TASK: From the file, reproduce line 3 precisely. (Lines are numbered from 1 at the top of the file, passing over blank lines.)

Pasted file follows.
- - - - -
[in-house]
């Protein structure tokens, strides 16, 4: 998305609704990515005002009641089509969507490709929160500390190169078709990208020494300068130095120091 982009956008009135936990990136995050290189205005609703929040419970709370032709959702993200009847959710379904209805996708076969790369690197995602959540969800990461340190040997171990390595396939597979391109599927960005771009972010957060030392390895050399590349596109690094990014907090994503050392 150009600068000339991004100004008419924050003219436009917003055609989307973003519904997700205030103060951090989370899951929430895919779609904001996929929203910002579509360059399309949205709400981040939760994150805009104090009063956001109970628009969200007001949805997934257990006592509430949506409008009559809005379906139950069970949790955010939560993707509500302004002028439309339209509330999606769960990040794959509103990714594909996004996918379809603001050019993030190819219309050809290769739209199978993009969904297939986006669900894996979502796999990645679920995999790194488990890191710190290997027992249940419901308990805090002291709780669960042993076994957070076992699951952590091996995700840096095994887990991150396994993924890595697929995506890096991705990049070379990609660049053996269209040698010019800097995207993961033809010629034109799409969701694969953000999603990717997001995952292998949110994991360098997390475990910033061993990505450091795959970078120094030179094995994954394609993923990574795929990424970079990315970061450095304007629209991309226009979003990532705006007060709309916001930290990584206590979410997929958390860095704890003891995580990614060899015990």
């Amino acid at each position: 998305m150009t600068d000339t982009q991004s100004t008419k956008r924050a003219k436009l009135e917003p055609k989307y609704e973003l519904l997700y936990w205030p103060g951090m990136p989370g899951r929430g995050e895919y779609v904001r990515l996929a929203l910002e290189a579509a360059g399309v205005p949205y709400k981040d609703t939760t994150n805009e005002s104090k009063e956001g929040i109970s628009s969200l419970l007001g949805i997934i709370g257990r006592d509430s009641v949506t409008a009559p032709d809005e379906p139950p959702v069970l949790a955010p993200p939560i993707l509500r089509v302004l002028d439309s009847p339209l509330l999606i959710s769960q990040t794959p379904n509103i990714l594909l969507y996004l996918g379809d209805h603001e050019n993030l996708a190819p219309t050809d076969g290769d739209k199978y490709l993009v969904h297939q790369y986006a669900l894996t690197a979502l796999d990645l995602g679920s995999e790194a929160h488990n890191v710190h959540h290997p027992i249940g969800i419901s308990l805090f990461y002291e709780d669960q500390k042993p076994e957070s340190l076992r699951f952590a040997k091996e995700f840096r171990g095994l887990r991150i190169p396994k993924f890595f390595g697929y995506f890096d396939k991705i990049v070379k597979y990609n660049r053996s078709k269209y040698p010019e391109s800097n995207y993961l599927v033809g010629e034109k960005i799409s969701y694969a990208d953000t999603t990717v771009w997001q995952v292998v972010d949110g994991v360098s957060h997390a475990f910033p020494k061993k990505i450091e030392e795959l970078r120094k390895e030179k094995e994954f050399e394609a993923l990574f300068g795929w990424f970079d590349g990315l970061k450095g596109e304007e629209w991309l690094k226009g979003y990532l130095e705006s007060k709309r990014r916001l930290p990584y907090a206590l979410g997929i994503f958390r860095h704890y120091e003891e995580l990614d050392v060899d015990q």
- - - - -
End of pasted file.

């Amino acid at each position: 998305m150009t600068d000339t982009q991004s100004t008419k956008r924050a003219k436009l009135e917003p055609k989307y609704e973003l519904l997700y936990w205030p103060g951090m990136p989370g899951r929430g995050e895919y779609v904001r990515l996929a929203l910002e290189a579509a360059g399309v205005p949205y709400k981040d609703t939760t994150n805009e005002s104090k009063e956001g929040i109970s628009s969200l419970l007001g949805i997934i709370g257990r006592d509430s009641v949506t409008a009559p032709d809005e379906p139950p959702v069970l949790a955010p993200p939560i993707l509500r089509v302004l002028d439309s009847p339209l509330l999606i959710s769960q990040t794959p379904n509103i990714l594909l969507y996004l996918g379809d209805h603001e050019n993030l996708a190819p219309t050809d076969g290769d739209k199978y490709l993009v969904h297939q790369y986006a669900l894996t690197a979502l796999d990645l995602g679920s995999e790194a929160h488990n890191v710190h959540h290997p027992i249940g969800i419901s308990l805090f990461y002291e709780d669960q500390k042993p076994e957070s340190l076992r699951f952590a040997k091996e995700f840096r171990g095994l887990r991150i190169p396994k993924f890595f390595g697929y995506f890096d396939k991705i990049v070379k597979y990609n660049r053996s078709k269209y040698p010019e391109s800097n995207y993961l599927v033809g010629e034109k960005i799409s969701y694969a990208d953000t999603t990717v771009w997001q995952v292998v972010d949110g994991v360098s957060h997390a475990f910033p020494k061993k990505i450091e030392e795959l970078r120094k390895e030179k094995e994954f050399e394609a993923l990574f300068g795929w990424f970079d590349g990315l970061k450095g596109e304007e629209w991309l690094k226009g979003y990532l130095e705006s007060k709309r990014r916001l930290p990584y907090a206590l979410g997929i994503f958390r860095h704890y120091e003891e995580l990614d050392v060899d015990q």